• Defining the incidence and risk factors of colistin-induced acute kidney injury by KDIGO criteria PLOS ONE Shields, R. K., Anand, R., Clarke, L. G., Paronish, J. A., Weirich, M., Perone, H., Kieserman, J., Freedy, H., Andrzejewski, C., Bonilla, H. 2017; 12 (3): e0173286

    Abstract

    Acute kidney injury (AKI) remains a treatment-limiting toxicity of colistin. Recently developed clinical practice guidelines from the Kidney Disease: Improving Global Outcomes (KDIGO) group have harmonized definitions of AKI, but have not been widely applied to patients receiving colistin.We retrospectively defined AKI by KDIGO definitions among adult patients receiving intravenous colistin for ? 3 days. Risk factors for AKI within 48 hours and 7 days of initiating colistin were determined by multivariable logistic regression.Among 249 patients treated with colistin, rates of AKI were 12% and 29% at 48 hours and 7 days, respectively. At 48 hours, patients in the intensive care unit were at increased risk for AKI. Within 7 days, colistin daily doses >5mg/kg, chronic liver disease, and concomitant vancomycin were independent predictors. Seven percent of patients required renal replacement therapy at a median of 5 days (range: 3-7) following colistin initiation.Safe use of colistin is promoted by early detection of AKI with KDIGO criteria, avoiding nephrotoxins, and limiting duration of therapy.

    View details for PubMedID 28267779

  • Atorvastatin and Fluvastatin Are Associated With Dose-Dependent Reductions in Cirrhosis and Hepatocellular Carcinoma, Among Patients With Hepatitis C Virus: Results From ERCHIVES HEPATOLOGY Simon, T. G., Bonilla, H., Yan, P., Chung, R. T., Butt, A. A. 2016; 64 (1): 47?57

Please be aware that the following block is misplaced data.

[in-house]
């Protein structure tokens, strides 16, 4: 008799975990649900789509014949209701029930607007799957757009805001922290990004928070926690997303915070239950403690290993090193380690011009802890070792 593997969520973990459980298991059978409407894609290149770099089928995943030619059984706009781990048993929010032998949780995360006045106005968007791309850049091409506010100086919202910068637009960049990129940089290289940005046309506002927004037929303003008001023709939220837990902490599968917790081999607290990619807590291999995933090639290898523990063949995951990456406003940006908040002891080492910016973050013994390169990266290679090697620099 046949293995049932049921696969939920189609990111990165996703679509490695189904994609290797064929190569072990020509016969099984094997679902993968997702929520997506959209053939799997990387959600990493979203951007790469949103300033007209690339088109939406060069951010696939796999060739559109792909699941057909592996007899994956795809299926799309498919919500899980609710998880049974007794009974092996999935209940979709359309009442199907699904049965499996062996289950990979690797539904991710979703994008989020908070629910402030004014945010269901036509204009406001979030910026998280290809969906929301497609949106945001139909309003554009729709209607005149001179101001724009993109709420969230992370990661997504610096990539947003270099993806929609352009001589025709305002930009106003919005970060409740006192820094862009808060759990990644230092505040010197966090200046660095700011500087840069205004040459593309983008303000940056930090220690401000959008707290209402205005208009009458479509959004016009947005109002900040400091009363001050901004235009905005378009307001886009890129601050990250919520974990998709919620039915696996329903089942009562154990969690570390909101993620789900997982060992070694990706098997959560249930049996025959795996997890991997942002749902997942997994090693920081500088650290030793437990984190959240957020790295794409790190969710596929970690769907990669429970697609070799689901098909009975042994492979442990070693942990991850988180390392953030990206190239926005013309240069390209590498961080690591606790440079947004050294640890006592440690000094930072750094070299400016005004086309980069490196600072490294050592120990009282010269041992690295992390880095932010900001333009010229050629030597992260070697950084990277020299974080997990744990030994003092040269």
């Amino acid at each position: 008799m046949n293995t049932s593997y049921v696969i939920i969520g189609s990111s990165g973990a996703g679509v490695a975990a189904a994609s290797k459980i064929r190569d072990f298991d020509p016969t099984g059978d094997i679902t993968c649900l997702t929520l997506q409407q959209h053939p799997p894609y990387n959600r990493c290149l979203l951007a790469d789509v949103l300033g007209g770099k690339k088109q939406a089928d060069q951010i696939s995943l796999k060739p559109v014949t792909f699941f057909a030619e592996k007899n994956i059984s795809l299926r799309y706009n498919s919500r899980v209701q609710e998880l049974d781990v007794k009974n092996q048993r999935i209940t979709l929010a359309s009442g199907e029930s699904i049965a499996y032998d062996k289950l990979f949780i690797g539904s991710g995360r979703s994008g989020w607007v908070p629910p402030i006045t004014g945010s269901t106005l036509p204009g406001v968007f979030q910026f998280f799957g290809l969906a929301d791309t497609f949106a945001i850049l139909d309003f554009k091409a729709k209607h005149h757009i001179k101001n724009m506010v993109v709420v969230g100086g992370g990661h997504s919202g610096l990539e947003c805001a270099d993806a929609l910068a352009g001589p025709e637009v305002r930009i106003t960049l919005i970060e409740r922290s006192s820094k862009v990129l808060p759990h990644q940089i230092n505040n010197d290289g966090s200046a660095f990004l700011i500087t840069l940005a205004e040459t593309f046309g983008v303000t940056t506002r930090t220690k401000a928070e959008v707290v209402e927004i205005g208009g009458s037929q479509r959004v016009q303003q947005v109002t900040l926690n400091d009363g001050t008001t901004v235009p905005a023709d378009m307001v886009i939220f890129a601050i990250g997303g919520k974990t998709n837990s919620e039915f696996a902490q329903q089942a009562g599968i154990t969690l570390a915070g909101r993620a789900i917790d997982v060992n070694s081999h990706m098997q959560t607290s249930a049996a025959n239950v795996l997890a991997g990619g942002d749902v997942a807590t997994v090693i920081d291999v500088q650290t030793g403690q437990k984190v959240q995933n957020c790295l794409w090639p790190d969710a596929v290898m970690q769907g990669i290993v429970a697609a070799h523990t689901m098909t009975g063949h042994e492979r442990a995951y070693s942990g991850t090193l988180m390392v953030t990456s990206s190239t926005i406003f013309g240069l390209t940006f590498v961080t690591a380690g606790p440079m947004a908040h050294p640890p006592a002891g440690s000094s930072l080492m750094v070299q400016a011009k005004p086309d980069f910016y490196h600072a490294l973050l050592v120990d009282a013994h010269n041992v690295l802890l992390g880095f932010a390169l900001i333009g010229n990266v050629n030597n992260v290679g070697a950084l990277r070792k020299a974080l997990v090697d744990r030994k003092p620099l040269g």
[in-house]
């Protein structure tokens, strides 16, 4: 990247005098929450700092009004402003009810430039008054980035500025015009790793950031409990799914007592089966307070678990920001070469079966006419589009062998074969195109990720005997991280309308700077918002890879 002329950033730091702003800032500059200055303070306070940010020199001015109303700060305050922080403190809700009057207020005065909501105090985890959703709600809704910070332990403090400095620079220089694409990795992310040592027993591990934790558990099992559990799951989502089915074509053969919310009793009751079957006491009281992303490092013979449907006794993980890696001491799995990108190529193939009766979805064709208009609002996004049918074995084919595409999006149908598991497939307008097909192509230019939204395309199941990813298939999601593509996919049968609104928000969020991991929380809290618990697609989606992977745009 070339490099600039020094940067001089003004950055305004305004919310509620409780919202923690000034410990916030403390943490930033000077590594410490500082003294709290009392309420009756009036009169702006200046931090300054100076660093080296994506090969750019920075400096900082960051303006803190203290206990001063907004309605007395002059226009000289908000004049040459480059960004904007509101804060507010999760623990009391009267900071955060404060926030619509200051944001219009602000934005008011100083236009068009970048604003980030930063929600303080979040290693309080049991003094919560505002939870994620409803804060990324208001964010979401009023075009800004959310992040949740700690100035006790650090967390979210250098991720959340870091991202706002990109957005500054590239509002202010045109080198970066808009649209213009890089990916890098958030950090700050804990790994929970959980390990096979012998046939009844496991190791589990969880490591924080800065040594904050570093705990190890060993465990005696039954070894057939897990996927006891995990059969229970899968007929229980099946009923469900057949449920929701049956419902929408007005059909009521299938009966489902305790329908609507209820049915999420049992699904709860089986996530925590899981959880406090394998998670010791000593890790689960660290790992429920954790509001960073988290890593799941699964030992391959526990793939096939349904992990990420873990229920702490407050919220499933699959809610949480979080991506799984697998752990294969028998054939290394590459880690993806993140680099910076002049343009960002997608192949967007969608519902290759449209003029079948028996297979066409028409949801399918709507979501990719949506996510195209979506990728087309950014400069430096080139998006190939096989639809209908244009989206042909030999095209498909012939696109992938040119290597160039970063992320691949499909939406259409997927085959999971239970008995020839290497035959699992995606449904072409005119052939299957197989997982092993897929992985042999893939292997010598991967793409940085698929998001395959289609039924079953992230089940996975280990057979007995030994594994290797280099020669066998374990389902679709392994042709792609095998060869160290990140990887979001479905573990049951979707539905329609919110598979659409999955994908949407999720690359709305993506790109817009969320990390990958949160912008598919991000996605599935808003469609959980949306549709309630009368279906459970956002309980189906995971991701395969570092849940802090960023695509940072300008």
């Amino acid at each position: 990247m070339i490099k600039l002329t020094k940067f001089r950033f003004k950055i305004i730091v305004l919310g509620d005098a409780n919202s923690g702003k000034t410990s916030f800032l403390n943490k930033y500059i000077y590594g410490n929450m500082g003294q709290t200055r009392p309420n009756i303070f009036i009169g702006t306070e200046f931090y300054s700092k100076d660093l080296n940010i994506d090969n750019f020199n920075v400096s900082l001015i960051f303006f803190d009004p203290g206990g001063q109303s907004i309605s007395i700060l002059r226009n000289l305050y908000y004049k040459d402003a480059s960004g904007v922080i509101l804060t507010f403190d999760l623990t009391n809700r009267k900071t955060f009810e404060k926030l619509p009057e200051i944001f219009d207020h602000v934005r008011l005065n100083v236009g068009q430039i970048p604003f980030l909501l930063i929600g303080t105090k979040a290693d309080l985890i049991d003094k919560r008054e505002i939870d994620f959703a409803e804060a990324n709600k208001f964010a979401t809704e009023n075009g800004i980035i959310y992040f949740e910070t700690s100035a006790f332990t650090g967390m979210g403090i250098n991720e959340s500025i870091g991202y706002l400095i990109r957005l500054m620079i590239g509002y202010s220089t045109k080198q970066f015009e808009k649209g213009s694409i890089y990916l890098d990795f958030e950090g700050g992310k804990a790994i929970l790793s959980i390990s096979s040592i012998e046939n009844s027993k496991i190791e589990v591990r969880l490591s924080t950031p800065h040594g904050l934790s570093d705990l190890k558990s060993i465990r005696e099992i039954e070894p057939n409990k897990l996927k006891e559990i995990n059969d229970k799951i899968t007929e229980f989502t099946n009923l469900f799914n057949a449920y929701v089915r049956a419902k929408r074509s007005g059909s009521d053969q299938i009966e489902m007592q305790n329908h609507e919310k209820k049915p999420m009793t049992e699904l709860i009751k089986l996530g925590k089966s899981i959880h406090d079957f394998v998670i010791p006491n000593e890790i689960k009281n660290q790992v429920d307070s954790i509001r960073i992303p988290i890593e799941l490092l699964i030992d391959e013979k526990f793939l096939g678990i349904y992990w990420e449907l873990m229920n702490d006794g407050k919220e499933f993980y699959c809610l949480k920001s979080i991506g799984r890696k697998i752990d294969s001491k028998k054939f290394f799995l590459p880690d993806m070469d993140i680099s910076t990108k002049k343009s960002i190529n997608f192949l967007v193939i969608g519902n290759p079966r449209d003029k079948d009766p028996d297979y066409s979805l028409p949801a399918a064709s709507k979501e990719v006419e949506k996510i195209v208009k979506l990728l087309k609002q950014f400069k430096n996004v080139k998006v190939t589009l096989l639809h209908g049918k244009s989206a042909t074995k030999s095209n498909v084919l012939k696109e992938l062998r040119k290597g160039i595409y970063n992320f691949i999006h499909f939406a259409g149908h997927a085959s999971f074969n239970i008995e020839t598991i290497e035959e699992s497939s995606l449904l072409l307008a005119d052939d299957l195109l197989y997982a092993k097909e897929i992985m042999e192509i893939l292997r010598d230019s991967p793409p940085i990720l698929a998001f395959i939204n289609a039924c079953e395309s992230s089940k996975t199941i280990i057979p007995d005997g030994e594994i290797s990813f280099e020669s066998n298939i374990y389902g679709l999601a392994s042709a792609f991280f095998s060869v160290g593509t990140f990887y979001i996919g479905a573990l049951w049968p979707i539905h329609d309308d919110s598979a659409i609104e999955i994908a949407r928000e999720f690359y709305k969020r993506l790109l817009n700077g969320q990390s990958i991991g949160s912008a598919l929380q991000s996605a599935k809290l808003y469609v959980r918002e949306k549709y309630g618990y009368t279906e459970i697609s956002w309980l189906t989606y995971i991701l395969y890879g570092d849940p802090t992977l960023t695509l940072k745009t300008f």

Abstract

    Statins are associated with delayed fibrosis progression and a reduced risk of hepatocellular carcinoma (HCC) in chronic hepatitis C virus (HCV). Limited data exist regarding the most effective type and dose of statin in this population. We sought to determine the impact of statin type and dose upon fibrosis progression and HCC in patients with HCV. Using the Electronically Retrieved Cohort of HCV Infected Veterans (ERCHIVES) database, we identified all subjects initiated on HCV antibody (anti-HCV) therapy from 2001 to 2014, and all incident cases of cirrhosis and HCC. Statin use was measured using cumulative defined daily dose (cDDD). Multivariable Cox's proportional hazard regression models were used to examine the relationship between statin use and development of cirrhosis and HCC. Among 9,135 eligible subjects, 1,649 developed cirrhosis and 239 developed incident HCC. Statin use was associated with a 44% reduction in development of cirrhosis (adjusted hazard ratio [HR]: 0.6; 95% confidence interval [CI]: 0.53, 0.68). The adjusted HRs (95% CI) of fibrosis progression with statin cDDD 28-89, 89-180, and >180 were 0.74 (0.59, 0.93), 0.71 (0.59, 0.88), and 0.6 (0.53, 0.68), respectively. Mean change in FIB-4 score with atorvastatin (n = 944) and fluvastatin (n = 34) was -0.17 and -0.13, respectively (P = 0.04), after adjustment for baseline FIB-4 score and established predictors of cirrhosis. Statin use was also associated with a 49% reduction in incident HCC (adjusted HR: 0.51; 95% CI: 0.36, 0.72). A similar dose-response relationship was observed.In patients with chronic HCV, statin use was associated with a dose-dependent reduction in incident cirrhosis and HCC. Atorvastatin and fluvastatin were associated with the most significant antifibrotic effects, compared with other statins. (Hepatology 2016;64:47-57).